III. Challenges of a substantive nature
A. Consideration of Extra-territorial emissions?
In the Portuguese Youth case- on the one hand, the claimants ask the Court to interpret the content of the respondent States; obligations under Articles 2 and 8 of the ECHR on the basis of the 2015 Paris Agreement’s temperature target (Article 2, Paris Agreement) and the notion of Parties’ “highest possible ambition” (Article 4.3, Paris Agreement). On the other hand, they also seek to ask the Court consider respondent States’ downstream or non-territorial emissions (eg. where fossil fuels originate from their jurisdictions, but are used outside their jurisdictions) in assessing their violations. They argue this despite the fact that under UNFCCC and Paris Agreement do not mandatorily require that such emissions be attributed to the States concerned (See Decision 4/CMA.1). There is also jurisprudence from national courts within Europe that downstream emissions are not relevant climate change related considerations for activities such as oil-reserve exploration (Greenpeace Nordic Ass’n v. Ministry of Petroleum and Energy, Norway) and oil drilling (R v Surrey County Council, UK). How can the claimants reconcile their reliance on the Paris Agreement for some arguments, and a more expansive approach for emissions accounting not supported by the Paris Agreement for some other arguments in litigating the same human rights? And in any event, why would the ECtHR be willing to follow an approach of attributing emissions to countries that is not provided for by the Paris Agreement?
Here, it is noteworthy that the IACtHR in its 2017 Advisory Opinion, rejected Colombia’s view that the discharge of environmental treaty obligations in relation to a particular issue, would amount to a discharge of human rights obligations implicated by virtue of environmental harm related to that issue. Thus, the ECtHR could similarly hold that while the explicit requirements specified under the Paris Agreement serve as the baseline for considering whether rights have been violated, the Court cannot be oblivious to the link between the endangerment of human rights arising from European States’ export of fossil fuel for consumption abroad. There is also support for the reasonableness of accounting for downstream emissions in judicial decisions from other developed country parties. In Gloucester Resources case (Australia), a specialist environmental court relied on jurisprudence form other Australian courts as well as US courts to find that downstream emissions from the project in question were relevant considerations that the environmental impact assessment ought to have been considered. This was buttressed by reference to the soft expectation in Paris Agreement that developed country parties should “take the lead” in mitigation measures (Article 4.4).
B. Margin of Appreciation
Another issue which could prove extremely challenging to get past in climate change litigation, which will be especially difficult before an international court is the application of the ‘margin of appreciation’ doctrine. The margin of appreciation doctrine raises a “presumptive barrier which generally works for the state and against the individual rights-bearer” (Hilson, 2013). Surmounting this hurdle will require claimants to demonstrate, inter alia, that the ‘best available science’ is clear, that there are no technicalities which are beyond the court’s proper role to work out, and that on the basis of the this, the Court may pronounce on the details of climate mitigation measures to be undertaken by respondent States.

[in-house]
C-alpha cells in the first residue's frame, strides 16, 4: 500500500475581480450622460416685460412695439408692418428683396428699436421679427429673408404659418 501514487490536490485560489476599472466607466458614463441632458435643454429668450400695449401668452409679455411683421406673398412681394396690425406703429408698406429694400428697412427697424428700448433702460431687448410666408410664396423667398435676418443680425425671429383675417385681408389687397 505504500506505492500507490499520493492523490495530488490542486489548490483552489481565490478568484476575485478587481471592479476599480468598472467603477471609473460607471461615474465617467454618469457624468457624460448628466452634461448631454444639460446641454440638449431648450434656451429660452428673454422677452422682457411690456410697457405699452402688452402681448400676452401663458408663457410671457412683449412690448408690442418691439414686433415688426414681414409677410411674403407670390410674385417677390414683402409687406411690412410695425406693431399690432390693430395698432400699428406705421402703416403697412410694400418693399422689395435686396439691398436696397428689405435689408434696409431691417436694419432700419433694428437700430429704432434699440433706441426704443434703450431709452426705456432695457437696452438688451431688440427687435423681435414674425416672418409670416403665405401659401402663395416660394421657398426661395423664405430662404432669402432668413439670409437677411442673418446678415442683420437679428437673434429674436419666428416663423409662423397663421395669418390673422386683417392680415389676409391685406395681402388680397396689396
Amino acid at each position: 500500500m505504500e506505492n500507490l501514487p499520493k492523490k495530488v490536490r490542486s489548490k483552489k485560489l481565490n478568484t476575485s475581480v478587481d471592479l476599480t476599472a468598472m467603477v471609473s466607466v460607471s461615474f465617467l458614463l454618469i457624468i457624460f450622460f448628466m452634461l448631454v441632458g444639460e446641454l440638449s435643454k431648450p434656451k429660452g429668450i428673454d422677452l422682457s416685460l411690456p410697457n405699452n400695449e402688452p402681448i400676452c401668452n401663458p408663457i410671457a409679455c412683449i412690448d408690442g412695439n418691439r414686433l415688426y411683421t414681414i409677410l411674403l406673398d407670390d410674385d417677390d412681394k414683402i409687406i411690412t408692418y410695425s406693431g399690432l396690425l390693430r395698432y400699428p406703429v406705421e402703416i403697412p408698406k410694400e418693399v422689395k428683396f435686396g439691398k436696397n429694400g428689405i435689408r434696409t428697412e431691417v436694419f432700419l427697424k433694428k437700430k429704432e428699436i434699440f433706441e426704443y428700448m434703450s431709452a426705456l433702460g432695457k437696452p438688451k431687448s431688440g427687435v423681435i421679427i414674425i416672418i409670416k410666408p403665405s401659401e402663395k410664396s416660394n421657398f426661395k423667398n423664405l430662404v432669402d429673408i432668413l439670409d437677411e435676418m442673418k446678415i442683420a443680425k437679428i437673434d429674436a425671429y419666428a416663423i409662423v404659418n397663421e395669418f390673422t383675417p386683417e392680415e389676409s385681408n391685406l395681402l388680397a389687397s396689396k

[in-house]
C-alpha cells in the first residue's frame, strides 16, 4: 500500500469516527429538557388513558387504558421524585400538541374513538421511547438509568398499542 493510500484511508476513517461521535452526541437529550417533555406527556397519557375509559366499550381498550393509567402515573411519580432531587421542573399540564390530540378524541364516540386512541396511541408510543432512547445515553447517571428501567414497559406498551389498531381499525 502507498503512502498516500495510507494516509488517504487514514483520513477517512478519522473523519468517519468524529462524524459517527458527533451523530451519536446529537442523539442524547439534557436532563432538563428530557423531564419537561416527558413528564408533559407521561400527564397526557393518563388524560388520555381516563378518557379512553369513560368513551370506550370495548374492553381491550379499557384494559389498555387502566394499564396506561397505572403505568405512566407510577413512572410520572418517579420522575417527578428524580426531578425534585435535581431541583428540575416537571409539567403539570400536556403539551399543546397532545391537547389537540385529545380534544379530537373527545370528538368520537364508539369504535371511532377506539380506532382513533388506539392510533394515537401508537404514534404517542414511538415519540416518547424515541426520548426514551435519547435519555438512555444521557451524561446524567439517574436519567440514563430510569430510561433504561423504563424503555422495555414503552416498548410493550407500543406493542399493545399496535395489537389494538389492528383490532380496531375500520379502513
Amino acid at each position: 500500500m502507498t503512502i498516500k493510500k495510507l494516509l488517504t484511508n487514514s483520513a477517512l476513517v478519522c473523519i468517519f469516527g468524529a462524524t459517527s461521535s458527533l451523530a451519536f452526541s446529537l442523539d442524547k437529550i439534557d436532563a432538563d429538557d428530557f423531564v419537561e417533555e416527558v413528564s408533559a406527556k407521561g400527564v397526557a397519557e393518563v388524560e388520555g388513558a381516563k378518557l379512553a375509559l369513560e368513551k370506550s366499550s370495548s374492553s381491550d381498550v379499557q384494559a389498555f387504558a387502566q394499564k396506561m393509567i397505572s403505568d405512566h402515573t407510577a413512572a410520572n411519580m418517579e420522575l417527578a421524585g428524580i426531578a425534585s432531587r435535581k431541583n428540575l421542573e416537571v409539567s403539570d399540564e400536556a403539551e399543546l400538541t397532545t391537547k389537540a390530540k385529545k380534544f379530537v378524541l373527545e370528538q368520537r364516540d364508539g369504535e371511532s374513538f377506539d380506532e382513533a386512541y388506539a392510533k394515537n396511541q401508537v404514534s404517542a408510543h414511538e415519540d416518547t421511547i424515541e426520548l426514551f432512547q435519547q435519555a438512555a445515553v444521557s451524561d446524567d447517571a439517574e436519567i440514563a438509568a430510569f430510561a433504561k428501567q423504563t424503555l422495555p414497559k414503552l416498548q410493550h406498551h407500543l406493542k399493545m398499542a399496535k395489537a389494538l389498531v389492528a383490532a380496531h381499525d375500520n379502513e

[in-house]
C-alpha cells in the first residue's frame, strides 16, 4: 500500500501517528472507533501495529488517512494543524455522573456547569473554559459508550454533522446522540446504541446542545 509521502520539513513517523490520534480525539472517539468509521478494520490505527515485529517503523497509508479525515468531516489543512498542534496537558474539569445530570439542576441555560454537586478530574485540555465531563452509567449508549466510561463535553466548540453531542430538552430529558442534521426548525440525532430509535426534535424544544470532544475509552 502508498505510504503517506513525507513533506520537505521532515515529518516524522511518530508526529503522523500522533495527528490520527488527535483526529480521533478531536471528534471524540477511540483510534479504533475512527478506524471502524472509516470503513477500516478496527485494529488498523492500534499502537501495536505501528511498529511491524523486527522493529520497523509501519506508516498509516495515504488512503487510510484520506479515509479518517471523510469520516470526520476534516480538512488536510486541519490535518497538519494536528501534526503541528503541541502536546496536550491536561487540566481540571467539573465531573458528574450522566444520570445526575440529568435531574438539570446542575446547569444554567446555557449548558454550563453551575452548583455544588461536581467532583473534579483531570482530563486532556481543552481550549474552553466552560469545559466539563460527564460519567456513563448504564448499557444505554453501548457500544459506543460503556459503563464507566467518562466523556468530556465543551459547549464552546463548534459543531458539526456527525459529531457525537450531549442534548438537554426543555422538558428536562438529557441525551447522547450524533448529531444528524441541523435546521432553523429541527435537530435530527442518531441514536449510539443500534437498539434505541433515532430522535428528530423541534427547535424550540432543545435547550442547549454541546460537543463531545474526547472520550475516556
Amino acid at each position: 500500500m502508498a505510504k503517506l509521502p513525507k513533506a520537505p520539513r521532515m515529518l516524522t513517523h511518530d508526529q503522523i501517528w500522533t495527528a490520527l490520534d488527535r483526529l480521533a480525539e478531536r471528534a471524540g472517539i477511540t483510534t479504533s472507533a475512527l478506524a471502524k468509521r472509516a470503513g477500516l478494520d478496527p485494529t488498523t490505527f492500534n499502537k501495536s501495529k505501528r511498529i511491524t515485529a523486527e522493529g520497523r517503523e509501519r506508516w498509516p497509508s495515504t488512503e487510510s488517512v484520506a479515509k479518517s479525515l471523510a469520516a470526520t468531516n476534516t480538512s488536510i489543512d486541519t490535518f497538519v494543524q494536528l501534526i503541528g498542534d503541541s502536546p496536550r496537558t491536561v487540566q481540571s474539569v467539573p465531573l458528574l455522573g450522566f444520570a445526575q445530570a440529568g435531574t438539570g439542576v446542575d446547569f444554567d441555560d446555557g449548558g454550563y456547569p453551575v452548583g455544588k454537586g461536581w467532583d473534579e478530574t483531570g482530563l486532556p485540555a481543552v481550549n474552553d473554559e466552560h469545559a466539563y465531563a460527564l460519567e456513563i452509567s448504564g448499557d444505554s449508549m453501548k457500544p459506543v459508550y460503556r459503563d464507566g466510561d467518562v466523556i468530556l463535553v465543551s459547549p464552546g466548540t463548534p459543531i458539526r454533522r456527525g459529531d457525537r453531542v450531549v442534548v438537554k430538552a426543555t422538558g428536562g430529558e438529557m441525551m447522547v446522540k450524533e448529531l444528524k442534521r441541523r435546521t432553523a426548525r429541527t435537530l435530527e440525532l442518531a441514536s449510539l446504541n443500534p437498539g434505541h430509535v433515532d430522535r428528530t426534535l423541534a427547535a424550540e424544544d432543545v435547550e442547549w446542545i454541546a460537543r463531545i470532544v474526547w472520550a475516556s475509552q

Lawyers on behalf of GLAN (the NGO, supporting the Portuguese Youth complaint) have argued, that the margin of appreciation doctrine should play a muted role in cases involving climate change. They argue that the ECtHR case law on margin of appreciation in relation to environmental issues has so far concerned domestic problems (eg. noise pollution in Hatton v UK) and thus not affect their case as climate change is a global problem requiring collective action from States. While the correctness of an argument such as this is yet to confirmed by courts, it is submitted that they might indeed be right on this point. The rationale behind the application of ‘margin of appreciation’ doctrine in environmental cases has been that the authorities of the State have a closer connection to the environmental issue at hand, and will be in a better position to redress it in light of its technical nuances and needs of the local community. However, this logic cannot be transposed to human rights impacts arising from climate change, a collective action problem in relation to which State authorities will predictably underestimate their ‘fair shares’ of emissions reductions (Crosland, Meyer & Wewerinke-Singh, 2017). In light of this it will have to be seen whether the ECtHR will follow Urgenda’s lead in suggesting that States’ emissions reduction commitments ought to be more ambitious in order to protect ECHR rights, or (albeit unlikely) even go further than Urgenda by prescribing the fair share in more concrete terms.
Climate Change has led to human rights courts being asked to pronounce legal propositions that it did not have to when it was confronted with other environmental problems which directly affect human rights. In their analysis of novel issues arising in the domestic context, Fisher, Scotford & Barritt describe climate change as ‘legally disruptive,’ in that, it requires courts to reconcile doctrines of, inter alia– planning law, administrative law and even property rights with newly emerging frames of legal imagination. It is argued that at the international level as well, particularly in the context of international human rights law, the descriptor ‘legally disruptive’ is apt. While the IACtHR once stood as the outlier, in terms of recognising a new kind of jurisdictional link, it has now been joined by the CRC (and presumably will be joined by other human rights treaty bodies). The legally disruptive nature of climate change invited domestic courts to re-think traditional legal doctrines and led to them recognising relaxed rules of standing (Urgenda case, Netherlands) and allowing rights to be invoked in advance of actual violations of fundamental freedoms (as was done in the Neubauer case, Germany). And now, at the international level, it has led to the recognition of a new kind of jurisdictional link.